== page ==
Energy efficiency in transportation is now in the national spotlight. Washington is acknowledging an “energy crisis,” and as part of a solution to this problem, passenger rail in the United States is set for an upgrade. With the inauguration of President Obama, new impetus has been given to constructing a nationwide high speed rail network intended to accelerate US ground travel to speeds upwards of 220 mph. In the American Recovery and Reinvestment Act of 2009, eleven corridors have been earmarked for construction: (more…)
In the past week, I have seen mainstream media stories explaining that the Obama White House plans to use the President’s “political capital” to deliver on the climate change bill, health care reform, and the Sotomayor confirmation.
As I noted in a previous post, one of the reasons that these initiatives require him to expend any capital at all in a majority Dem Congressional session is the breakneck speed with which he claims to want it all done. Add the arm-twisting he has already had to perform to get the stimulus bill through, and more recently to get what fragile buy-in he has for his auto bailout, and there must be a lot of sore shoulders in the Capitol. (more…)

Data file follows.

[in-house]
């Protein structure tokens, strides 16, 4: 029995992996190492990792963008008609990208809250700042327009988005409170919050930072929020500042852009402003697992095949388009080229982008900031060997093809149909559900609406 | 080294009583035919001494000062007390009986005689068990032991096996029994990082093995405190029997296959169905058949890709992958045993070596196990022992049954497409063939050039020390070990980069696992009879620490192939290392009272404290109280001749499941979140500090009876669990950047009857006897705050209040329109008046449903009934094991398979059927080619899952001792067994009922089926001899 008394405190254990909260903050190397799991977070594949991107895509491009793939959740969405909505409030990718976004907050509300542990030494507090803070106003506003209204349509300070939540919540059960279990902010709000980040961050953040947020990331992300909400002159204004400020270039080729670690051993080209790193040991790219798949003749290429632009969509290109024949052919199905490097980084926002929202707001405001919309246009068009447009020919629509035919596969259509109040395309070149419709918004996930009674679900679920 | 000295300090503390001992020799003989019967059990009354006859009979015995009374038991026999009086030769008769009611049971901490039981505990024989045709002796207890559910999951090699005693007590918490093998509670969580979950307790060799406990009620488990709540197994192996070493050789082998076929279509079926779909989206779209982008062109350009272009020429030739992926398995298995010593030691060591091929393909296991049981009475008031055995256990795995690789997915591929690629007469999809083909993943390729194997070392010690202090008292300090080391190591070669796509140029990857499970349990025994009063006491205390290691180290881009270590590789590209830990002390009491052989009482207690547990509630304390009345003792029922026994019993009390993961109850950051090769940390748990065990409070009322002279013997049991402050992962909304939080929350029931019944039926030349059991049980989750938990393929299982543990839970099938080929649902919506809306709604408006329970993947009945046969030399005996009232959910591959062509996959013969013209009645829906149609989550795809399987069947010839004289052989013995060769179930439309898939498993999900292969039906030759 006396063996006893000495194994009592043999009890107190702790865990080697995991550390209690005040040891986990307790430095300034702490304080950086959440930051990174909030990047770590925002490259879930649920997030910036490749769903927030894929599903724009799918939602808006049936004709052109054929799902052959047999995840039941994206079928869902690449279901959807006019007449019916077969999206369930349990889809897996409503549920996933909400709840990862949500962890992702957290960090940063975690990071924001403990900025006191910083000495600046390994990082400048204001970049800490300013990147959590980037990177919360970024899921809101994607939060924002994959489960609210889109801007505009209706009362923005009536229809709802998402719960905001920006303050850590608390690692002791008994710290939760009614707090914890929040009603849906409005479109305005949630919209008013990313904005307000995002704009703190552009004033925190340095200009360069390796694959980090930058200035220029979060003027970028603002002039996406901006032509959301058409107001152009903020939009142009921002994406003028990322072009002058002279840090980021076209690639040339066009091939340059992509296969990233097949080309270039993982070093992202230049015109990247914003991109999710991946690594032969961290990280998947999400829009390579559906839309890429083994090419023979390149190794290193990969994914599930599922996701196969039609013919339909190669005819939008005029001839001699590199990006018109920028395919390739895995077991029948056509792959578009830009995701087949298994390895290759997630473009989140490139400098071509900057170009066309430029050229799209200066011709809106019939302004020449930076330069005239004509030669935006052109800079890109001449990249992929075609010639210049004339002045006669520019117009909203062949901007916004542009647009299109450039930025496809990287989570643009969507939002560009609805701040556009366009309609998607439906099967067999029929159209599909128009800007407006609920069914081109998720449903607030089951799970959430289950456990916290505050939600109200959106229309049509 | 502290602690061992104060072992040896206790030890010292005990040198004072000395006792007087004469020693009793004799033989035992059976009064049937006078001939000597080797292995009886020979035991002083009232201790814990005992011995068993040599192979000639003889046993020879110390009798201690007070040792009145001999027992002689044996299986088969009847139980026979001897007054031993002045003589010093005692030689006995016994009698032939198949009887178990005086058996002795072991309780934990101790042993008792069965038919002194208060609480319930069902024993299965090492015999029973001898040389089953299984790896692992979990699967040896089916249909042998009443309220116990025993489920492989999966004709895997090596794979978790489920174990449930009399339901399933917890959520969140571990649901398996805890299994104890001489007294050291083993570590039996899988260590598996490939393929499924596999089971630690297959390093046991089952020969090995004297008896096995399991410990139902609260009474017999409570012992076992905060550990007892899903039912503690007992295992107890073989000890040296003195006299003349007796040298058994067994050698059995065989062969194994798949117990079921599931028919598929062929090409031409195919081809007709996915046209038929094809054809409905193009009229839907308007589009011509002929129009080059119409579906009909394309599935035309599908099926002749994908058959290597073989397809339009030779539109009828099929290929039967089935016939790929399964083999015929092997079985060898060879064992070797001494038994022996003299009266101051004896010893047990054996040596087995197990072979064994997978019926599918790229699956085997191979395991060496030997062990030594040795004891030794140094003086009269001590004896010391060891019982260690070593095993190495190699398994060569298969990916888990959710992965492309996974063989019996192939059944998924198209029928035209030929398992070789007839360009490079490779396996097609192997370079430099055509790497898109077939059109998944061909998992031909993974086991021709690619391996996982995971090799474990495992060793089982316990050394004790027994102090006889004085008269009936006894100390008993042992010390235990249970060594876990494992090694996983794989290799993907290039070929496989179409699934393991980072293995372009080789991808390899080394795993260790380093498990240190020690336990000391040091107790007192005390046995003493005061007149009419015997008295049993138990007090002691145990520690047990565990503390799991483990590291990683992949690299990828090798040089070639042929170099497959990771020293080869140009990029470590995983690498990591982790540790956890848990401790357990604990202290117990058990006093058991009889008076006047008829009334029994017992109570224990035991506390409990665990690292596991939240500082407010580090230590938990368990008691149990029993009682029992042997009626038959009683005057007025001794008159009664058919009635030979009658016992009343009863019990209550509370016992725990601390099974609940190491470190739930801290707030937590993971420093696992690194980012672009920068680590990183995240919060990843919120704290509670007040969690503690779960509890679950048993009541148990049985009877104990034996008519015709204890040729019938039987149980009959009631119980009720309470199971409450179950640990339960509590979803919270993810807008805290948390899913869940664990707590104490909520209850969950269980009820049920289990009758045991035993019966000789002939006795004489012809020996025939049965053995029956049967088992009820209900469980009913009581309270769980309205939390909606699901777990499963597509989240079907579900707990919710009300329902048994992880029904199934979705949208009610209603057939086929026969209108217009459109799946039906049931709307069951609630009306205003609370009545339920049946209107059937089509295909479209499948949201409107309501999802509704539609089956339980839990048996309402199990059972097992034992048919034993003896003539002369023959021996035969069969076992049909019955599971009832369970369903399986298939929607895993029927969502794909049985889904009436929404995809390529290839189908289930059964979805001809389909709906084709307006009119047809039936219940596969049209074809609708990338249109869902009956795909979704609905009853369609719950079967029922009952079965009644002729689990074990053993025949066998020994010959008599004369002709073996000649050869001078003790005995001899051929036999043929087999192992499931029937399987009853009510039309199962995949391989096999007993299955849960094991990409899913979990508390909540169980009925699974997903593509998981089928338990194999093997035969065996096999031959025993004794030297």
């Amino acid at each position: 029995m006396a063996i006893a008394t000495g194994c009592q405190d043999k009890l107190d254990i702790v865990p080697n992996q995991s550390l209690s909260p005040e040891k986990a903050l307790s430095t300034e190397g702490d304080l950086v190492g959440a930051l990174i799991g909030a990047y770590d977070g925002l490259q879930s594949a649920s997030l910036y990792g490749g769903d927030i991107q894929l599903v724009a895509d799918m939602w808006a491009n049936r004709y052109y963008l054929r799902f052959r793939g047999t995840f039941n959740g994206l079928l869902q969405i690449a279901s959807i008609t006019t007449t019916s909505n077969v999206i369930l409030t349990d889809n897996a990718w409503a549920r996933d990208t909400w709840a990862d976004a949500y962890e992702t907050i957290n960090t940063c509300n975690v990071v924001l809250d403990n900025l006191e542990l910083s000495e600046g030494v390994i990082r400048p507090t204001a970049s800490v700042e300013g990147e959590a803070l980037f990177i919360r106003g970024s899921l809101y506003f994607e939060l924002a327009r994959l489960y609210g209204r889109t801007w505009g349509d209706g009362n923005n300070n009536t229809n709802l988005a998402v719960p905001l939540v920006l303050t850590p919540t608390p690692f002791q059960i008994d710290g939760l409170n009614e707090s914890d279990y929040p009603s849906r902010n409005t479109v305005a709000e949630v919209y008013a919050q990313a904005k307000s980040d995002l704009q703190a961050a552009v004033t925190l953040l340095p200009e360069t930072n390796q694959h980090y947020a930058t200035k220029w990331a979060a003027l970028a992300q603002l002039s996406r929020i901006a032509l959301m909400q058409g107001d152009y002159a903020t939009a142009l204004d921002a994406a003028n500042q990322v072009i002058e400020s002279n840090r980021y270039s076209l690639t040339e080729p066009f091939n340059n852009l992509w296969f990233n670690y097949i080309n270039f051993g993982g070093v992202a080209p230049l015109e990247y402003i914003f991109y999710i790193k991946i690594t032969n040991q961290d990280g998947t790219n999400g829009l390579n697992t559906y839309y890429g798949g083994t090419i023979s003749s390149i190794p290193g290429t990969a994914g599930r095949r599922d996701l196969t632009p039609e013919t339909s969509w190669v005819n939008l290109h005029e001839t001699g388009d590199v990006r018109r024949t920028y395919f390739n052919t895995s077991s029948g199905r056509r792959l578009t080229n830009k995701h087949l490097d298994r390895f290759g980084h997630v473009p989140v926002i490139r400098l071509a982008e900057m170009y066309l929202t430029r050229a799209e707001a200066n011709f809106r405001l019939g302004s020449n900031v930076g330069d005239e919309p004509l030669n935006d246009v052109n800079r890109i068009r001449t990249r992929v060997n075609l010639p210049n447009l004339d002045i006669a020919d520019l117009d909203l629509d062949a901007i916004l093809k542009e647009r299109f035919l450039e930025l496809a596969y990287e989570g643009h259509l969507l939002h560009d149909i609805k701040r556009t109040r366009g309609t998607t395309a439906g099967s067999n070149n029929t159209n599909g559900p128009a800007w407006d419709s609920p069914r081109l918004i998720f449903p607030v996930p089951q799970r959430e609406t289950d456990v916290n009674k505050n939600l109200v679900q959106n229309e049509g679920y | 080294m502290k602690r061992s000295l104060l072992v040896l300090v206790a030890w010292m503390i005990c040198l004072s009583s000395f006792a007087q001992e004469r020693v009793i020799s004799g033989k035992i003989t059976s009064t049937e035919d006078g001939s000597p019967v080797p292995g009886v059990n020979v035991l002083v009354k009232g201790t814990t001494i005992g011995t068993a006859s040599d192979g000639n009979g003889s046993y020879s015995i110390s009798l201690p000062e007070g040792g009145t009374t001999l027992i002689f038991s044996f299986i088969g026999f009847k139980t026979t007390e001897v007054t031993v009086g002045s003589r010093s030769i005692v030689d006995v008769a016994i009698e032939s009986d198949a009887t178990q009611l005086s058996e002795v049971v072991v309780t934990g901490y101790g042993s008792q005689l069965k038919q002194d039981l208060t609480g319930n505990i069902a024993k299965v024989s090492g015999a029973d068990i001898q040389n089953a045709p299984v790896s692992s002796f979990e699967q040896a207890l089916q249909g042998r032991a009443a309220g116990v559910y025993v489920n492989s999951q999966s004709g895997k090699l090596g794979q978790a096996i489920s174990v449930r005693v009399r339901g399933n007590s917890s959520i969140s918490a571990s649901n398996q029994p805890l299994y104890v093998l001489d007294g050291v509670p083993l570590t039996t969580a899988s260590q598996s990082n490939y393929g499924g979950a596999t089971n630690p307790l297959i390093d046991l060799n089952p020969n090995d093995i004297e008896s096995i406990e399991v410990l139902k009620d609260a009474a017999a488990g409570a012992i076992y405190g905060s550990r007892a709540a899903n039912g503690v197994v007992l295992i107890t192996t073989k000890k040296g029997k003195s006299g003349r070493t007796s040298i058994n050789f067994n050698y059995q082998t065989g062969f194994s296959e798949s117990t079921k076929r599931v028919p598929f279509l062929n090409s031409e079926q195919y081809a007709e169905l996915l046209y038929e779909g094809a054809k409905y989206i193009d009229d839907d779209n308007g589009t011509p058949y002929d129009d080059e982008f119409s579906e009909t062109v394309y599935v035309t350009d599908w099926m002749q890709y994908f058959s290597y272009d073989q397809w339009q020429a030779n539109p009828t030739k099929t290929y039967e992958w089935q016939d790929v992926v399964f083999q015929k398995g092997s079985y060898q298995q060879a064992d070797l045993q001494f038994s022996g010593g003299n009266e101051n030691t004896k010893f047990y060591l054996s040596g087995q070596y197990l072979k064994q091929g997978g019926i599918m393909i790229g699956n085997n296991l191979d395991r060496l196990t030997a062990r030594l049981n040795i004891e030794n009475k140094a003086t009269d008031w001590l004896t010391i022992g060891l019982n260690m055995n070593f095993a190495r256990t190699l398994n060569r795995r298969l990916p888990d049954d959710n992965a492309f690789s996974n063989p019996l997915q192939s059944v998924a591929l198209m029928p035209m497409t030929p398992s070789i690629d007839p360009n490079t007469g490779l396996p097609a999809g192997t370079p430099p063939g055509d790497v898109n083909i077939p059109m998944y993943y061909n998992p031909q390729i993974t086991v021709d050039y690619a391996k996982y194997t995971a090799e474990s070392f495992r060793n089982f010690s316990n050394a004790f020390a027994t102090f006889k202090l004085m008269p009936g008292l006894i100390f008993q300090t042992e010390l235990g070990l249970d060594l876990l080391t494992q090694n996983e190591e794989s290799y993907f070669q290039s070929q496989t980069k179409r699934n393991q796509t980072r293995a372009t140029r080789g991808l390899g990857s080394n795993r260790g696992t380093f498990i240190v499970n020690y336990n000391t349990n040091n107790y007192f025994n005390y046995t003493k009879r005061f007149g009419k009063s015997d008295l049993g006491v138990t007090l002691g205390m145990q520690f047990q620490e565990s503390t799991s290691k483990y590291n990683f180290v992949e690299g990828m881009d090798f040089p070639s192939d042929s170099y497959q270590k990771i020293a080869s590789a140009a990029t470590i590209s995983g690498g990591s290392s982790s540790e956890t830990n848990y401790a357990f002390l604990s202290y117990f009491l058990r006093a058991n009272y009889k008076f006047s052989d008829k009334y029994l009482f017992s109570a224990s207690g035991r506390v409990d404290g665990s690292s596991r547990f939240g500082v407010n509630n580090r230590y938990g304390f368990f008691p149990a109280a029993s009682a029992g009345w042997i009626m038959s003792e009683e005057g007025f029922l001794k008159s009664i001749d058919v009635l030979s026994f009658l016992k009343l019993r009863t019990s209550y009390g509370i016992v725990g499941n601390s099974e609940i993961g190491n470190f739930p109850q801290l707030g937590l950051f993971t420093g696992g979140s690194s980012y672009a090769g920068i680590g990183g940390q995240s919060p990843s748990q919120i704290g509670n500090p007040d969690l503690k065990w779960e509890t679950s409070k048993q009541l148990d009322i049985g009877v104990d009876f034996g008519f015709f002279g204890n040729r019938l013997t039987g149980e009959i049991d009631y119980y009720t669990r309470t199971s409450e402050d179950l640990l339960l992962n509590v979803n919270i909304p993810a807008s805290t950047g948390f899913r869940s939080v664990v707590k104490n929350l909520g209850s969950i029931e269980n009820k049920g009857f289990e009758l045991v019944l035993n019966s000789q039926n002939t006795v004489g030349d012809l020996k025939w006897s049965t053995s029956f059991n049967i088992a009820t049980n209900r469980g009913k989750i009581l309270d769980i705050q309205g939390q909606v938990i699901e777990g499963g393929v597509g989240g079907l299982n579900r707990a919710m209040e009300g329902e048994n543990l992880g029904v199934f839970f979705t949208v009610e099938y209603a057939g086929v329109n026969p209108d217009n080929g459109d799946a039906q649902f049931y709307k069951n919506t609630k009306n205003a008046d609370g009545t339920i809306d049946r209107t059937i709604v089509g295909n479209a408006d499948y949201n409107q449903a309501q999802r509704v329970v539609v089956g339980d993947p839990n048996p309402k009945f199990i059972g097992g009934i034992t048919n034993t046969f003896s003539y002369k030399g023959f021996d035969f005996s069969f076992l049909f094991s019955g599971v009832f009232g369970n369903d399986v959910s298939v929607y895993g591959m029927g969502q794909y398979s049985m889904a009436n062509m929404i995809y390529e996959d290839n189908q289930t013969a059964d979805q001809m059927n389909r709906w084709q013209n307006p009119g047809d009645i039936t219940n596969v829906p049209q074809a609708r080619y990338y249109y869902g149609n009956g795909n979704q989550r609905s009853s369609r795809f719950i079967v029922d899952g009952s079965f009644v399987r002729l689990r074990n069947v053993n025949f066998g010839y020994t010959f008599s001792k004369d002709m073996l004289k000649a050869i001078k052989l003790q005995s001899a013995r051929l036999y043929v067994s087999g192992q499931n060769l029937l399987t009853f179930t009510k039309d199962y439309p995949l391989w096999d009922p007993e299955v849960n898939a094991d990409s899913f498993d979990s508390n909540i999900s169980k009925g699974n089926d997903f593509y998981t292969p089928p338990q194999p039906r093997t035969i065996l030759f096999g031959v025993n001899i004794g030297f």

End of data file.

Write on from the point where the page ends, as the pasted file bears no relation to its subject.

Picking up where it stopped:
George Soros, one of the world’s most successful investors and boldest philanthropists, has been more perceptive than almost anybody on the economic crisis – warning about “market fundamentalism” and the emerging credit “superbubble” since the 1980s. “The idea that financial market are self-correcting,” Soros writes, “remains the prevailing paradigm.” And it is wrong.
Rather than thinking markets are always right, Soros thinks of markets as “almost always wrong” – and has made billions by trading on this insight.
Now nearing 80, Soros’ observations carry more weight than ever. The new edition of The Crash of 2008: the new Paradigm for Financial Markets is Soros’ 11th book – and his first bestseller. In it he explains his theory and argues that clean energy investments are central to macroeconomic policy.